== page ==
And we decry the failure of those who claim that they are only trying to protect the family and love the homosexual but look away when their allies call us child molesters who shake our fists in God’s face. And yes, it absolutely is odious that NOM’s Brian Brown would dare to self-righteously claim to have “condemned all violence and vilification” when he’s often their number one cheerleader.
But I think that – more often than I care for – I allow their attitude to dictate my own. Because NOM says heinous things, I can say them back. Because they are H8TERS, I’m justified in hating them.
But does it really matter “who started it”? Is my own sense of morality so unstable that the words or behavior of someone else should justify doing or saying something that I know to be wrong?
And every bit as important, can I let stand outrageous things that others say? I know that if I too aggressively chastise “my side” for extreme language then I become an aider and abettor, a kapo, a quisling, and lose any power to impact the conversation.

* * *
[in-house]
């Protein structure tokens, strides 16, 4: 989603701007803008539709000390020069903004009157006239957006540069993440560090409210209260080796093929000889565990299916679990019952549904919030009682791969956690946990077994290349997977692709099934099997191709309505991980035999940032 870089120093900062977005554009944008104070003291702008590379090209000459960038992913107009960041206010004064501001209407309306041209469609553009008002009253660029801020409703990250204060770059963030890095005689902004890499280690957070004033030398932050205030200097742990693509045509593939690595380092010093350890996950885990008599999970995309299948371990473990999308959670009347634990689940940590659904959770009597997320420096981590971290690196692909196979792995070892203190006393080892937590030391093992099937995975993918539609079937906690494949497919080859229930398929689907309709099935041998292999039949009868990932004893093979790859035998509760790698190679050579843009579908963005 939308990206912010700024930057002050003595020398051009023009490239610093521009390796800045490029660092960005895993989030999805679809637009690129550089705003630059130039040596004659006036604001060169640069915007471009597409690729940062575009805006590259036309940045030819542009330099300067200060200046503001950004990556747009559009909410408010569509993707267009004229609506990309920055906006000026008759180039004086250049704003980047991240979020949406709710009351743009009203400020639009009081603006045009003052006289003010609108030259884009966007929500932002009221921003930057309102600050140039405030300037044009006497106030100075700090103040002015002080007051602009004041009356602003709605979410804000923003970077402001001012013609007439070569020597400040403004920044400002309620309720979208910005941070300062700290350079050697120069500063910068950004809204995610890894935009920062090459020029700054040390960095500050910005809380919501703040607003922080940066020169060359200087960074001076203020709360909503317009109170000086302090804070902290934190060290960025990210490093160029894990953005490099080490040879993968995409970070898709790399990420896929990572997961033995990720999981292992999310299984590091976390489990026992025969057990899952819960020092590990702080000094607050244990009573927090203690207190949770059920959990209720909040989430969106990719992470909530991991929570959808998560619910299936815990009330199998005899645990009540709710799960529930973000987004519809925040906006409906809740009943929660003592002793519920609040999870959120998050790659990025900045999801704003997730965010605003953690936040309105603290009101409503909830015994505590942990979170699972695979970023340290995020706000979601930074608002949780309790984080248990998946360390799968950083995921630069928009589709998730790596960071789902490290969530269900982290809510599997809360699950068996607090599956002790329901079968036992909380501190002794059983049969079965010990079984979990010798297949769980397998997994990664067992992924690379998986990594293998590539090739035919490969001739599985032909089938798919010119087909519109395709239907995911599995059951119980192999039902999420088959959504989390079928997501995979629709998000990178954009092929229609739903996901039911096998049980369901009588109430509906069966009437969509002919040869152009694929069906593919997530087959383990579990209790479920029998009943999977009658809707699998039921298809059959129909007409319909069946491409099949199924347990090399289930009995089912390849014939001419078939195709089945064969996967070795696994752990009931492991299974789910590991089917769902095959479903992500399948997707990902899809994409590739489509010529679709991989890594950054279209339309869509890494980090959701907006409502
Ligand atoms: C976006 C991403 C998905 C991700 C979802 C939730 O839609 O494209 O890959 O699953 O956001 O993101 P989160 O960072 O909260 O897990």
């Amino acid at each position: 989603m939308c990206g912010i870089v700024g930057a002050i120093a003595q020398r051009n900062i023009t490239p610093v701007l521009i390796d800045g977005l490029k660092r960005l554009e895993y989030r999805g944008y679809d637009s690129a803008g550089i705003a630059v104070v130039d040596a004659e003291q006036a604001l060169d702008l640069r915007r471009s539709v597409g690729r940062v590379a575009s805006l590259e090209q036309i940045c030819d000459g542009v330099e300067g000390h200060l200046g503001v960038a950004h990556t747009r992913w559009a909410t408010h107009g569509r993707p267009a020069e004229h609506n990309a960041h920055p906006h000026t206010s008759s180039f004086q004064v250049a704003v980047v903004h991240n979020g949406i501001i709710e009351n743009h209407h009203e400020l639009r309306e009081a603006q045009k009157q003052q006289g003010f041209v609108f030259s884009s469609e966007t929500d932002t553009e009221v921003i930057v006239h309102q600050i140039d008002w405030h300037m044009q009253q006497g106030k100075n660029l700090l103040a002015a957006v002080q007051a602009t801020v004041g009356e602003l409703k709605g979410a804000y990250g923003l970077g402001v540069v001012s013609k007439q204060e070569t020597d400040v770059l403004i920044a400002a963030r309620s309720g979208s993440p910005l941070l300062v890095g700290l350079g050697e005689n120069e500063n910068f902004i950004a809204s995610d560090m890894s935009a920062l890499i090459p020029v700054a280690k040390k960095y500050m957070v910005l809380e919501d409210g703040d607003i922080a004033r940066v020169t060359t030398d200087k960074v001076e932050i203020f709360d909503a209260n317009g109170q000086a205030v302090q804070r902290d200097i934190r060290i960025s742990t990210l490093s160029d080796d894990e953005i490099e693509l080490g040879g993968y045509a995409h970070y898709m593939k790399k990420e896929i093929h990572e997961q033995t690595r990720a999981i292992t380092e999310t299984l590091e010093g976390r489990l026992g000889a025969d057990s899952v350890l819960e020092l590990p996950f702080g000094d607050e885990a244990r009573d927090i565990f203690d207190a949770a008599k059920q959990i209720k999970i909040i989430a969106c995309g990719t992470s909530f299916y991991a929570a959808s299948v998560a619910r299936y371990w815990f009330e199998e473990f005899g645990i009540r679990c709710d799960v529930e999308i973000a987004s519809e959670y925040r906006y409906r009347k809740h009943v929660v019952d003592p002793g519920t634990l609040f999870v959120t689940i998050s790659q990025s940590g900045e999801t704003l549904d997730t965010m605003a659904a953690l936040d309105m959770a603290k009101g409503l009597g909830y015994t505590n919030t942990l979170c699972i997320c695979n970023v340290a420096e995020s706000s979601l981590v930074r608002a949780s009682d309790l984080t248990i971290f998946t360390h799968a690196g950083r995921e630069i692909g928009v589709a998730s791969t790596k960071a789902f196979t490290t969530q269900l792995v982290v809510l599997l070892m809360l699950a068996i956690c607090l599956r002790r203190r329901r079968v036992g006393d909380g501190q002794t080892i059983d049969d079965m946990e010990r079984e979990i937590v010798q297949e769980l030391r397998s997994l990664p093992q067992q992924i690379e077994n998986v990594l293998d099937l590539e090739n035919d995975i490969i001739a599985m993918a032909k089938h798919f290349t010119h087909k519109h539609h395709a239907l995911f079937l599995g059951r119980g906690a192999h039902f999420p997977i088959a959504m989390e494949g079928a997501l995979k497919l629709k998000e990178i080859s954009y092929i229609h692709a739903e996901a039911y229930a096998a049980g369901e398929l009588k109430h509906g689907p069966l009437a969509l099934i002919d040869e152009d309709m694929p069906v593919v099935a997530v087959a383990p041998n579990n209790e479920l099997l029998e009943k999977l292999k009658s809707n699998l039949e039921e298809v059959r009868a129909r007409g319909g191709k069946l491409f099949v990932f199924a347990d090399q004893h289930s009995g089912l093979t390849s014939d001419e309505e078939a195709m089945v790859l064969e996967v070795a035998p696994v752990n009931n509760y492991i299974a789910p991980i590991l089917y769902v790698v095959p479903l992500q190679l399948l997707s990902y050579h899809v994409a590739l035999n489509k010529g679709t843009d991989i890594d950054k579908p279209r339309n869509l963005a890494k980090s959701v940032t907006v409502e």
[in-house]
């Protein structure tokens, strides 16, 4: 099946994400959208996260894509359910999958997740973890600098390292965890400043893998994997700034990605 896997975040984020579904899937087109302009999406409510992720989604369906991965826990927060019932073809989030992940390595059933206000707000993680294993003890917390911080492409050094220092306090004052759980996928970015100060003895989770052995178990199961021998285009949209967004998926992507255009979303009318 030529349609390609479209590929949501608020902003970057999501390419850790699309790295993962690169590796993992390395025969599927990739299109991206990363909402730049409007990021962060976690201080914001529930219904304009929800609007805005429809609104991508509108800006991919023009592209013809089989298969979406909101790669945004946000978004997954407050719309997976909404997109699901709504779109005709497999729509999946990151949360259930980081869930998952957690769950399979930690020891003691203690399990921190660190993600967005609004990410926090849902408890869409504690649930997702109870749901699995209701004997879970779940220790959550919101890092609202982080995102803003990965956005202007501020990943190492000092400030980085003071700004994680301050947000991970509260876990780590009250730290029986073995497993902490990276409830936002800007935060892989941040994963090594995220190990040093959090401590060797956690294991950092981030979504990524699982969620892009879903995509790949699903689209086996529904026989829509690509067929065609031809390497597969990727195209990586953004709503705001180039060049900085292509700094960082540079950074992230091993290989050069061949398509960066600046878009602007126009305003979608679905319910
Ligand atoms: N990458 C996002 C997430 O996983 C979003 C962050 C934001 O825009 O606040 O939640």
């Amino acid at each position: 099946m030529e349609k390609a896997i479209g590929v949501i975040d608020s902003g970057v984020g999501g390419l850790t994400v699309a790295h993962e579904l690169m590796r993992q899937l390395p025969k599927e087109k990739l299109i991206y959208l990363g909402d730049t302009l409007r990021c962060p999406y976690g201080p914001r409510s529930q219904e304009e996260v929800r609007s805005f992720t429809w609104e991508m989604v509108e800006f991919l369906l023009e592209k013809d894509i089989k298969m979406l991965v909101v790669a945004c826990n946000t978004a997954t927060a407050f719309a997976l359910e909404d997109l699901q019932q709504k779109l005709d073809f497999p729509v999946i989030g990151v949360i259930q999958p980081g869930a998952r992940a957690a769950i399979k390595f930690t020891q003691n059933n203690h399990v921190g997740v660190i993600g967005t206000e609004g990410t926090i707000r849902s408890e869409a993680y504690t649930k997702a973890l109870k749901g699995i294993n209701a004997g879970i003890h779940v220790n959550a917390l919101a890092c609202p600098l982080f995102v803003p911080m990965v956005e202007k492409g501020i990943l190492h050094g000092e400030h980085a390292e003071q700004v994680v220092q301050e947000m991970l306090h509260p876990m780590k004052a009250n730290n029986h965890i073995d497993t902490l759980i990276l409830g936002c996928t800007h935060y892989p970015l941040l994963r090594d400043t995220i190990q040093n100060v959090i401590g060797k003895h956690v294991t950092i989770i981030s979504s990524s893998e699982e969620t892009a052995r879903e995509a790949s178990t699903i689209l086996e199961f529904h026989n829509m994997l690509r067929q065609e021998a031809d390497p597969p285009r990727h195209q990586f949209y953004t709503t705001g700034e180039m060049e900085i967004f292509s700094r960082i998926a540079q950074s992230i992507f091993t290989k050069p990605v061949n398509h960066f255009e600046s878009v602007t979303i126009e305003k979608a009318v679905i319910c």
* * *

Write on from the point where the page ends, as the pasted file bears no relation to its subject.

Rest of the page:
But do I go far enough? Or do I look away while those who disagree with me are depicted as fascists, racists, and misogynists?
And I know that writing this commentary runs risks. Some readers will see this only in terms of whether I’m blaming our community for Corkins’ actions. I’m not. Some who advocate for anti-gay political positions and are cynically capitalizing on this tragedy might claim that I’m validating their outrageous assertions. Of course I’m not.
But does that mean it shouldn’t be said? Should I wait for someone else who can better articulate or who will be better received?
And I also know that I can too quickly make this about “them”, the ones on the right or left, gay or anti-gay who “go too far” and leave the wrong impression. I can get lectury and lay out a sermon about what “we” could have done when I really mean what “you” could have done. Because it’s a lot easier to see others’ errors than one’s own.
Do I really own this problem to the extent that I think I do? Or am I being all self-congratulatory and better?
I don’t have answers. I’m not even sure I have the right questions. But I do know that I will try and pay more attention. I’ll try to to be aware that that which “goes without saying” doesn’t. And I’ll try to remember that my words – not just those of Tony Perkins and Linda Harvey and Brian Brown – have consequences.